My wife, Constance, and I have been trying to conceive our first child for more than two years. During that time, we have moved from simple intercourse to semen analyses, from Clomid to insemination, from simple procreation science to the artifice of in vitro fertilization without so much as a layover. We always told ourselves that we wouldn't be the people who'd take it this far—that if, for some reason, we couldn't get pregnant we'd adopt—but once you consent to living life on a straight line there is nowhere to get off until you arrive at the end.

Every month, every fresh cycle, and every new treatment feels like it could finally terminate the constant view of rocky terrain ahead, of the never-ending mountain that kicks your ass day after day. Infertility treatment is a carrot-on-a-stick with tight brown curls and a paisley onesie that tempts you to run harder and faster while always dangling the coveted two-line pregnancy test just out of reach. Constance and I keep chugging along with the expectation that one day we will open our eyes to an effortless downhill track, a clear view of the sun, and nothing but momentum and forgiveness at our backs. So far, the only things at my back are a few more errant hairs in need of waxing.

I continue to get older, more tired, and more hopeful that, if there's not a child ahead, at least there's a relaxing day spa employing the world's strongest masseuse buried somewhere in this impenetrable cliff. So far, no such luck.

As Iowa's Little Hawkeye Math Champion in eighth grade, it was my responsibility to spread the numerical gospel that the shortest path between any two points is a straight line. Today, sixteen years removed from my coronation, I'm afraid if that basic principle holds true, then I don't know what my destination is. Unless my life turns, there will be nothing for me to leave behind in this world other than my work and the love I've given to my family. Like any challenge, however, it has made me the man I am today—a loving husband, a struggling writer, and proud brother, son, and uncle—and I like being me. Perhaps a straight line won't be the fastest way to get to our baby, but I believe we will get there regardless because I can't help but imagine what I would be, what I could be, once my line is allowed to bend into a circle.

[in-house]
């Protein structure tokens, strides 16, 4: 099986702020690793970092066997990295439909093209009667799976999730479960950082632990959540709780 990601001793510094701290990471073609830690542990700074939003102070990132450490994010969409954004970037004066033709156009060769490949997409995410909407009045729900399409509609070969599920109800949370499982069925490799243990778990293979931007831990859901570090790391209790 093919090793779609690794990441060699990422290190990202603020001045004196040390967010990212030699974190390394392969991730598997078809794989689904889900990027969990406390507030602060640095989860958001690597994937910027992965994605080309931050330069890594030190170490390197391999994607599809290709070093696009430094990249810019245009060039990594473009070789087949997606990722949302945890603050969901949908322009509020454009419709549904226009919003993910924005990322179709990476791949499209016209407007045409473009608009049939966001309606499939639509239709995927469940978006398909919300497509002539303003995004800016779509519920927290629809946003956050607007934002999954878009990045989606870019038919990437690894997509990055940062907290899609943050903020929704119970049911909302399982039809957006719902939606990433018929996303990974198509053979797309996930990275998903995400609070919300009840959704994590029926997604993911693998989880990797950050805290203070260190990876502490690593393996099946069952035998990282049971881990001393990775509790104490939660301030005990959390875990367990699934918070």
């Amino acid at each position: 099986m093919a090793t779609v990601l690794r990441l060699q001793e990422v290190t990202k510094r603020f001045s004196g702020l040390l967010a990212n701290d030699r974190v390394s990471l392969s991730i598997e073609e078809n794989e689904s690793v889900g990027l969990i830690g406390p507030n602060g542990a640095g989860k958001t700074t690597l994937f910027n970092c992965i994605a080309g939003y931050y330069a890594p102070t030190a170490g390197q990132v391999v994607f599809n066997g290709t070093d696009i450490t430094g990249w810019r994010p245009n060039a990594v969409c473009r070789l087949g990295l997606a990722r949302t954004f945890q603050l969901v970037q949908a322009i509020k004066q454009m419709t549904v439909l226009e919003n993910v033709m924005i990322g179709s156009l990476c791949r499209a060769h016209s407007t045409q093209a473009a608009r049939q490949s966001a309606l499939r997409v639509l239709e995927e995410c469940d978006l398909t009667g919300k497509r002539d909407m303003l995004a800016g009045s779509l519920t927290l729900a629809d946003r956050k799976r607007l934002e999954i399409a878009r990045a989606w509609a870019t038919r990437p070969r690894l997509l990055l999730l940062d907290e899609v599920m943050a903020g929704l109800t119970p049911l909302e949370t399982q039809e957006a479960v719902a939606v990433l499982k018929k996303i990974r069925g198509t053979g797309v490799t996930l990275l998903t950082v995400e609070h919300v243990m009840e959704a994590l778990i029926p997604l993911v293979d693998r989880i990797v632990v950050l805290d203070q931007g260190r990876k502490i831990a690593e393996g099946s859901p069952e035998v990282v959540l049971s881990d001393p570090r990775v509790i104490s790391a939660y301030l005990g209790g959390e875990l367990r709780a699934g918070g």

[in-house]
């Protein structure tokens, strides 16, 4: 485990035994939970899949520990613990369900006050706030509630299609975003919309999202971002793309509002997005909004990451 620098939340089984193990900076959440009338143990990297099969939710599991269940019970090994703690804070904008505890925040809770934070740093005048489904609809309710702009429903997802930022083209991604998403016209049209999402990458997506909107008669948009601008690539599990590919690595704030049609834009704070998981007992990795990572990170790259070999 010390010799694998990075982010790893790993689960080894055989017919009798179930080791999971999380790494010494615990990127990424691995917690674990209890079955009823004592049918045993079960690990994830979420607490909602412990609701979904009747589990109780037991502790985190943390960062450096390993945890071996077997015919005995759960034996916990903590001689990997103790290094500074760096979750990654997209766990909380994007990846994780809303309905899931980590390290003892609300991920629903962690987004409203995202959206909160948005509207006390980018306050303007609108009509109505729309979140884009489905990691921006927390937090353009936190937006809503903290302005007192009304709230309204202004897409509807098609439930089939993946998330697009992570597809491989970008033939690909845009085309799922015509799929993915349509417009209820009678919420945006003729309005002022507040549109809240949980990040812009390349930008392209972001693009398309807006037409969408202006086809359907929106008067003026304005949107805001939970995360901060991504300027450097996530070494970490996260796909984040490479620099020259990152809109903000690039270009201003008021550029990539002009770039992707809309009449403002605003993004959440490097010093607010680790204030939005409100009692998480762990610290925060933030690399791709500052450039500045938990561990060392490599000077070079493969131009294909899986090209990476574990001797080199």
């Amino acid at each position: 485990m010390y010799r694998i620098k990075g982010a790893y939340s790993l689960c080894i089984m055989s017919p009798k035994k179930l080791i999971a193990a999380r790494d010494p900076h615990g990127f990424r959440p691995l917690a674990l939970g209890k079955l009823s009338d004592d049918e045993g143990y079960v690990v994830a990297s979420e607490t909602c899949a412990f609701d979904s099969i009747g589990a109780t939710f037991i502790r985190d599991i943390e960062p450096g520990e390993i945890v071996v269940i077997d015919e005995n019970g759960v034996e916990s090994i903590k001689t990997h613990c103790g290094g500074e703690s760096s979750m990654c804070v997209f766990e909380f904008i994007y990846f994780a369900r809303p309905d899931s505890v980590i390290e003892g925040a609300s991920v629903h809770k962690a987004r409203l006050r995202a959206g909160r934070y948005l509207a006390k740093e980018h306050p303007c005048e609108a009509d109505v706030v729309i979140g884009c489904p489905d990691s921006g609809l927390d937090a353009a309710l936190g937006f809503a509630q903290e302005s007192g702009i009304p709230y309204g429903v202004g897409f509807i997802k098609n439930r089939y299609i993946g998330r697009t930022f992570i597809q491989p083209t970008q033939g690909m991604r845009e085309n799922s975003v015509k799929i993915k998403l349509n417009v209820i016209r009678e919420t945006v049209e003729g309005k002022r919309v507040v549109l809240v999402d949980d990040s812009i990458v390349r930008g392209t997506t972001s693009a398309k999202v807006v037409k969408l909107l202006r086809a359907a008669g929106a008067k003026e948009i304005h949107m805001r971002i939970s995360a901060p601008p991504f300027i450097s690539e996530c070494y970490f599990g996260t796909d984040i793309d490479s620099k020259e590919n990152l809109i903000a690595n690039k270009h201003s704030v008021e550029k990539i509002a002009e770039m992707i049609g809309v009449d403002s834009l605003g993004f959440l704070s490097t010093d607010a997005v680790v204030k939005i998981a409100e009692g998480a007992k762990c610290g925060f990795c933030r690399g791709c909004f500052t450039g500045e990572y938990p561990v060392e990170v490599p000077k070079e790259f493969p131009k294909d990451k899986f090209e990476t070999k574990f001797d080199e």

This book is about our struggle with infertility, but more than that, it's about the love, laughter, and hope that two ­people in love share when they trust and respect each other enough to replicate. It's the story of two normal people in love trying to overcome one more challenge in a world chockfull of challenges.
And unlike our reproductive efforts, it's just that simple.

Part One
First Comes Love, Then Comes Marriage, Then Comes . . .
Chapter 1

Meth Houses, Red Delicious Apples,
and Infertile People

Inside the peeling, mustard-yellow house of my youth, there remained an outside possibility that our firstborn child would be conceived in my childhood bedroom, on my parents' hand-me-down bed, twenty-nine years following my creation under the same modest roof on the same lumpy mattress. I was not born in my hometown of Peru, Iowa, because there is no hospital to serve its one hundred and twenty residents born to farming, building, and low-paying desk jobs. I was not born in nearby Winterset, birthplace of John Wayne and The Bridges of Madison County, home of my eventual high school, because the only hospital in our area code was not stocked or staffed with sufficient baby-fetching apparatus.

Even in utero I was destined for the city, and Des Moines was my parents' only viable metropolis without crossing state lines. During a pre-Christmas snowstorm, my pregnant mom sat passenger while my father drove forty-five minutes to Methodist Hospital where she gave birth to a nearly ten-pound bald monster child who would go on to become a nearly five-hundred-pound monster child by the age of sixteen before settling into life as a slim, healthy, bald twenty- nine-year-old writer.

My children will never know small-town life, will never know what it's like to live where cows and graves outnumber the citizens of their hometown. They will never know my Peru childhood, the hours eating in front of the television, without a library or shopping mall within twenty miles, the endless filling of my mouth with junk foods and leftovers to fill the unstructured hours that ticked by completely unnoticed.

But after seventeen months of unsuccessfully trying to conceive, I would have given anything to give my children a future, to give Hugo or Iris life, even in a place where I found none.